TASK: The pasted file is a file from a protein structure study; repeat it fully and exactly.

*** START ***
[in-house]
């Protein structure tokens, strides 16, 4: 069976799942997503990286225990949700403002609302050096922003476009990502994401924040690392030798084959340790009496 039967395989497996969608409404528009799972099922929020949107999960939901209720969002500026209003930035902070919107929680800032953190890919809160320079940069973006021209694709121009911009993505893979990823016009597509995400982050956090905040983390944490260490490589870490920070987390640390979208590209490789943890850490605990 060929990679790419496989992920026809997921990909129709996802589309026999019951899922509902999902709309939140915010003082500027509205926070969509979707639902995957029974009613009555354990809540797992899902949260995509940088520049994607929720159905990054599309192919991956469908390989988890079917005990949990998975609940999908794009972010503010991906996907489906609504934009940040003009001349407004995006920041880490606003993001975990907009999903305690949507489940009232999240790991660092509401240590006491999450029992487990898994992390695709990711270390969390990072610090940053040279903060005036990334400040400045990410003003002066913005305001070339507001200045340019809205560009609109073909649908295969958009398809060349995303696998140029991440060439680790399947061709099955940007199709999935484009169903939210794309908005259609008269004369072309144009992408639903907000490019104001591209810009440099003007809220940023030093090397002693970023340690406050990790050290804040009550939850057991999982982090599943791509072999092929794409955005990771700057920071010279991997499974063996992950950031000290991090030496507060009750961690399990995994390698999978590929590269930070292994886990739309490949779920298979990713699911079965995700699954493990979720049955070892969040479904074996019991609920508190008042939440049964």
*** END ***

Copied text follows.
[in-house]
């Protein structure tokens, strides 16, 4: 069976799942997503990286225990949700403002609302050096922003476009990502994401924040690392030798084959340790009496 039967395989497996969608409404528009799972099922929020949107999960939901209720969002500026209003930035902070919107929680800032953190890919809160320079940069973006021209694709121009911009993505893979990823016009597509995400982050956090905040983390944490260490490589870490920070987390640390979208590209490789943890850490605990 060929990679790419496989992920026809997921990909129709996802589309026999019951899922509902999902709309939140915010003082500027509205926070969509979707639902995957029974009613009555354990809540797992899902949260995509940088520049994607929720159905990054599309192919991956469908390989988890079917005990949990998975609940999908794009972010503010991906996907489906609504934009940040003009001349407004995006920041880490606003993001975990907009999903305690949507489940009232999240790991660092509401240590006491999450029992487990898994992390695709990711270390969390990072610090940053040279903060005036990334400040400045990410003003002066913005305001070339507001200045340019809205560009609109073909649908295969958009398809060349995303696998140029991440060439680790399947061709099955940007199709999935484009169903939210794309908005259609008269004369072309144009992408639903907000490019104001591209810009440099003007809220940023030093090397002693970023340690406050990790050290804040009550939850057991999982982090599943791509072999092929794409955005990771700057920071010279991997499974063996992950950031000290991090030496507060009750961690399990995994390698999978590929590269930070292994886990739309490949779920298979990713699911079965995700699954493990979720049955070892969040479904074996019991609920508190008042939440049964």